Prime Minister Rutte: ‘New start for Afghanistan’
'Afghanistan is making a new start and will soon be shaping its own future.' Prime Minister Mark Rutte made this comment during a visit to the integrated police training mission in northern Afghanistan.
In Kunduz the prime minister was briefed on preparations for the withdrawal in July. He also spoke with lawyers and NGOs that are working to build the country's justice system. At the police training centre the prime minister met with Afghan police trainers and officers.
More than 700 courses given
Mr Rutte expressed his pride at the efforts made and results attained by the Dutch military personnel, diplomats and police officers. 'Our people have done excellent work in Kunduz,' he said. 'We gave more than 700 training courses to police officers. We have now reached the point that the Afghan police can do the training themselves and ensure quality with their own teams. There are also now more than 50 trained judges in Kunduz, several public prosecutors, lawyers and a law school department with 300 students.'
The prime minister characterised the results as building blocks of a democracy that honours the rule of law. 'Afghanistan is not like Western countries. Our aim is to help lift the country up to a level comparable to that of its neighbours. For Afghanistan this is a new starting point, not the finish line.' Mr Rutte also pointed out the development of roads and schools in the country. 'In Kunduz there were only 20 schools in 2002. Now there are 440.'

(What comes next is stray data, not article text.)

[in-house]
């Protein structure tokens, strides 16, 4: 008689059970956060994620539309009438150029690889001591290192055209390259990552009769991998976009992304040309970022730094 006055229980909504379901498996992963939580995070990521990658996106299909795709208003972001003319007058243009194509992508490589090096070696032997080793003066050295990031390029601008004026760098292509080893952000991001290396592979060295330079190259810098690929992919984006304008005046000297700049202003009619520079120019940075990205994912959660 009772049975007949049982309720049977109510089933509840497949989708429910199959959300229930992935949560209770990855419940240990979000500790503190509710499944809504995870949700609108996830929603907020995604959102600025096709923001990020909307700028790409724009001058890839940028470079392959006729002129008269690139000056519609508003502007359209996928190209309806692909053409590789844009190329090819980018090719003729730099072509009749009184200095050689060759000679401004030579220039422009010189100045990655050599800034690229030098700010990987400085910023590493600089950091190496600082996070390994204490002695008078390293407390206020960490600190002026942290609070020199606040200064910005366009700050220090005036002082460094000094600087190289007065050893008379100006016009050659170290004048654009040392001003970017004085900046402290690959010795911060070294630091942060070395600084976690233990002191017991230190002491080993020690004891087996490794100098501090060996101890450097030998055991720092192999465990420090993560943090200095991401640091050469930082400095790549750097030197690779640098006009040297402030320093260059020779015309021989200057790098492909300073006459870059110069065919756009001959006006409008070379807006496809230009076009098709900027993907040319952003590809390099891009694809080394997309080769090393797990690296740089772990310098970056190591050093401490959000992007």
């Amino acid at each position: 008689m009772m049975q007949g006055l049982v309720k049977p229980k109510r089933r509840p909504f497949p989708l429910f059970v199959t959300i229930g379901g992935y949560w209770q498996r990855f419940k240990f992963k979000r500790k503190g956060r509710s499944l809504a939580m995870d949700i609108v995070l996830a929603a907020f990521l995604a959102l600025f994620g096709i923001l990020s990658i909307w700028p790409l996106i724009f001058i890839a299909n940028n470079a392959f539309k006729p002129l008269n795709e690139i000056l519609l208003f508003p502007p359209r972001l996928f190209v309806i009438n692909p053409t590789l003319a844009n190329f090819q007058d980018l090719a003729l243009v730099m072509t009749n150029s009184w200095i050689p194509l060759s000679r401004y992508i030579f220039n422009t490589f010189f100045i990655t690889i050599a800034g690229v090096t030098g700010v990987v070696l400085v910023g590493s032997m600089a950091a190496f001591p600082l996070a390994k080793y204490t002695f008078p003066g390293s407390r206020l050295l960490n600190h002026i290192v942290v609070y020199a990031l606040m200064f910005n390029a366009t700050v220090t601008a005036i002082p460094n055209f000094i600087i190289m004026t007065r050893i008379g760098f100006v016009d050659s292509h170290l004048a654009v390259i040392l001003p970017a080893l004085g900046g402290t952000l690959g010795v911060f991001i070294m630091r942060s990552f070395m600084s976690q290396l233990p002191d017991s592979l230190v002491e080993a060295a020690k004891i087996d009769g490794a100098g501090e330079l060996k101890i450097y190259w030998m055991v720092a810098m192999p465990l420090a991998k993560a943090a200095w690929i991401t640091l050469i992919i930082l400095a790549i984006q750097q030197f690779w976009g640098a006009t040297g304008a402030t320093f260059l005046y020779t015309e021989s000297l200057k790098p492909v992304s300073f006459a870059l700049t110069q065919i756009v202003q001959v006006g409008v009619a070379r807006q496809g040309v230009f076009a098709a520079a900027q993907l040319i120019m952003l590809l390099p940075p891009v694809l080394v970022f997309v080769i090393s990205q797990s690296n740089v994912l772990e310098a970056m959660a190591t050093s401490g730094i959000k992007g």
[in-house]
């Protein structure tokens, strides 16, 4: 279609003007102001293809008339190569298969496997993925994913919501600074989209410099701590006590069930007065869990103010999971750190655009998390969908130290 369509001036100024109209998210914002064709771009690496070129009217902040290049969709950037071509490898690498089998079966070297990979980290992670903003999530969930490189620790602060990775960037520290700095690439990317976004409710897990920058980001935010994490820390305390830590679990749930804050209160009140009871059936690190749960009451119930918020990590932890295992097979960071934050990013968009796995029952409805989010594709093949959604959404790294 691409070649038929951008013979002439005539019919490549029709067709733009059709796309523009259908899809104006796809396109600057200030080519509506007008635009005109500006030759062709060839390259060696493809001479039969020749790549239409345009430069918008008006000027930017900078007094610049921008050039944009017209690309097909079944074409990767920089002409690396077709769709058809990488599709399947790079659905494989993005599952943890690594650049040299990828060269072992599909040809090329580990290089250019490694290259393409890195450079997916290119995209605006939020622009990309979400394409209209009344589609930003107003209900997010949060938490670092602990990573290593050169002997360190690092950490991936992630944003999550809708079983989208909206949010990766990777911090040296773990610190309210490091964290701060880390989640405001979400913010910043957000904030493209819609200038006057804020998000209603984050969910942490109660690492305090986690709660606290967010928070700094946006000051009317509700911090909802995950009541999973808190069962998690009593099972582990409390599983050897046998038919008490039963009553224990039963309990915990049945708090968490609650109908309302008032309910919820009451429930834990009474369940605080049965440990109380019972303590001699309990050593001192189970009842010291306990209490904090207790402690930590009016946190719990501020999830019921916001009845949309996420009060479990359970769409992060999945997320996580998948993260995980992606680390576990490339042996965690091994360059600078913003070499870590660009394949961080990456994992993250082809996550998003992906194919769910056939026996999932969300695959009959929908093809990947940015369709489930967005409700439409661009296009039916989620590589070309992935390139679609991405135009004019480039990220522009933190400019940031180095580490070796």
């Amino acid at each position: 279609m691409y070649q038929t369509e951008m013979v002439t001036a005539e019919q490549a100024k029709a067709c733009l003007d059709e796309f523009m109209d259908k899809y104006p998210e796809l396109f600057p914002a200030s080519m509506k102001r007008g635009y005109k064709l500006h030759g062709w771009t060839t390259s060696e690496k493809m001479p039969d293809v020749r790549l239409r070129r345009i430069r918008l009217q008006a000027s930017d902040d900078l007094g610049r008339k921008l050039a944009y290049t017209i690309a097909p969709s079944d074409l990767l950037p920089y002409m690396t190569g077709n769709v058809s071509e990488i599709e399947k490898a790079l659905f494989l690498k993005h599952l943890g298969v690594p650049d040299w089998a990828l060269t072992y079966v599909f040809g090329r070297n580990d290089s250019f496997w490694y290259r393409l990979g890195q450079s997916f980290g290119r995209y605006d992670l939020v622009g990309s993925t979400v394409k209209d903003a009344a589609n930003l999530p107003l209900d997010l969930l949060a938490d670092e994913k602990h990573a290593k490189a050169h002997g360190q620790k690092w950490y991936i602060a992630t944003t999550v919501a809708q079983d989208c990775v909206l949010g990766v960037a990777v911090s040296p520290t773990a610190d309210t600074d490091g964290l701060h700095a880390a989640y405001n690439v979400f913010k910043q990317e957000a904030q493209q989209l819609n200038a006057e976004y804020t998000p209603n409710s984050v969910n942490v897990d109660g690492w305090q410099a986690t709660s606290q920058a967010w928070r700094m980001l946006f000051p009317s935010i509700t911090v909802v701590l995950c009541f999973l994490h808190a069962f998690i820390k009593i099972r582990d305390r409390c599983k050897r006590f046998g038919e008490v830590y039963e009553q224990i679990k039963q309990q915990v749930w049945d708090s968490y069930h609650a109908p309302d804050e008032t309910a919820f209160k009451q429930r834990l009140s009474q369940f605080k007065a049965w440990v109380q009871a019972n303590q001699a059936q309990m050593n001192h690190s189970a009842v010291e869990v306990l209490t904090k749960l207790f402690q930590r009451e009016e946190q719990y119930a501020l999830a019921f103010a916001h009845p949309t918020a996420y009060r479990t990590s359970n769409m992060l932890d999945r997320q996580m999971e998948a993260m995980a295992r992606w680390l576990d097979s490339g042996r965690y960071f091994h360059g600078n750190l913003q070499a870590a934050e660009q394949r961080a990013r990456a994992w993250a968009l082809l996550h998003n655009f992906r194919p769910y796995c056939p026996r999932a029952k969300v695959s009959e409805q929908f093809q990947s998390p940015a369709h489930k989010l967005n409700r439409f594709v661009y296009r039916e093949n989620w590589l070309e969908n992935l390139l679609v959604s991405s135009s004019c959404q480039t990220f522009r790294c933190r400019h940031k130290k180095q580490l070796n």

'Not turning our back on Afghanistan'
During his trip the prime minister was accompanied by Vice Chief of Defence Lt-Gen. Hans Wehren and Ambassador Han Peters. The three also visited Mazar-e Sharif, where they spoke with staff of the Air Task Force, which is supporting the police training mission and fellow coalition members with four F-16s. They also inspected the site where material is being collected for transport back to the Netherlands.
In Mazar Mr Rutte stressed the need to maintain the results that have been achieved. 'We all remember how this country used to be a breeding ground for international terrorism,' he said. 'A great many of our compatriots fought here for our freedom and security. Their efforts in the past 10 years have helped make Afghanistan a safer and more stable place. The next step must be taken by the Afghans themselves.'
By providing aid to develop the rule of law, financial assistance to the Afghan government and the F-16s, the Netherlands will continue to help Afghanistan in the year ahead as well. 'The Netherlands will be withdrawing some of its people, but we are not turning our back on Afghanistan,' said the prime minister.